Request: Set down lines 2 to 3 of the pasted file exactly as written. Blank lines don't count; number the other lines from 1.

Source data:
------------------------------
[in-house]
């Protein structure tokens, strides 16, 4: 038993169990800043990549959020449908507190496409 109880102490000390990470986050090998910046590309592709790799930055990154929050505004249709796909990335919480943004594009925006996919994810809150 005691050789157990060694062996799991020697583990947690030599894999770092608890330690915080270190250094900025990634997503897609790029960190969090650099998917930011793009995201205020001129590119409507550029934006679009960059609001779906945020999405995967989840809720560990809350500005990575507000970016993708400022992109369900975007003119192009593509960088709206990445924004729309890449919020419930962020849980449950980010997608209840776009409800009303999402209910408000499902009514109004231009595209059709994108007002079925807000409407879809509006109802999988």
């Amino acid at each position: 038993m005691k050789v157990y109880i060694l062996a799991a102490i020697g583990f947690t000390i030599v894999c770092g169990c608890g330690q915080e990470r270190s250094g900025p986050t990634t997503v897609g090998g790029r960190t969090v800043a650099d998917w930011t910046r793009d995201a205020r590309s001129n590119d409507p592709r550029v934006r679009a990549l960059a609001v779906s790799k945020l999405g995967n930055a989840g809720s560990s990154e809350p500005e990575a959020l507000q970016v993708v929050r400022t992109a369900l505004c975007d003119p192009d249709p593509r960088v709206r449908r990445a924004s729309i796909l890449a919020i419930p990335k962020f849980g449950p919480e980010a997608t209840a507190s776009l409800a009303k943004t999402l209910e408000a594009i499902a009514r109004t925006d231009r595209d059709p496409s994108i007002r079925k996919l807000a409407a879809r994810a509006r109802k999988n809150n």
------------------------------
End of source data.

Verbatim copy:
């Protein structure tokens, strides 16, 4: 038993169990800043990549959020449908507190496409 109880102490000390990470986050090998910046590309592709790799930055990154929050505004249709796909990335919480943004594009925006996919994810809150 005691050789157990060694062996799991020697583990947690030599894999770092608890330690915080270190250094900025990634997503897609790029960190969090650099998917930011793009995201205020001129590119409507550029934006679009960059609001779906945020999405995967989840809720560990809350500005990575507000970016993708400022992109369900975007003119192009593509960088709206990445924004729309890449919020419930962020849980449950980010997608209840776009409800009303999402209910408000499902009514109004231009595209059709994108007002079925807000409407879809509006109802999988």
């Amino acid at each position: 038993m005691k050789v157990y109880i060694l062996a799991a102490i020697g583990f947690t000390i030599v894999c770092g169990c608890g330690q915080e990470r270190s250094g900025p986050t990634t997503v897609g090998g790029r960190t969090v800043a650099d998917w930011t910046r793009d995201a205020r590309s001129n590119d409507p592709r550029v934006r679009a990549l960059a609001v779906s790799k945020l999405g995967n930055a989840g809720s560990s990154e809350p500005e990575a959020l507000q970016v993708v929050r400022t992109a369900l505004c975007d003119p192009d249709p593509r960088v709206r449908r990445a924004s729309i796909l890449a919020i419930p990335k962020f849980g449950p919480e980010a997608t209840a507190s776009l409800a009303k943004t999402l209910e408000a594009i499902a009514r109004t925006d231009r595209d059709p496409s994108i007002r079925k996919l807000a409407a879809r994810a509006r109802k999988n809150n």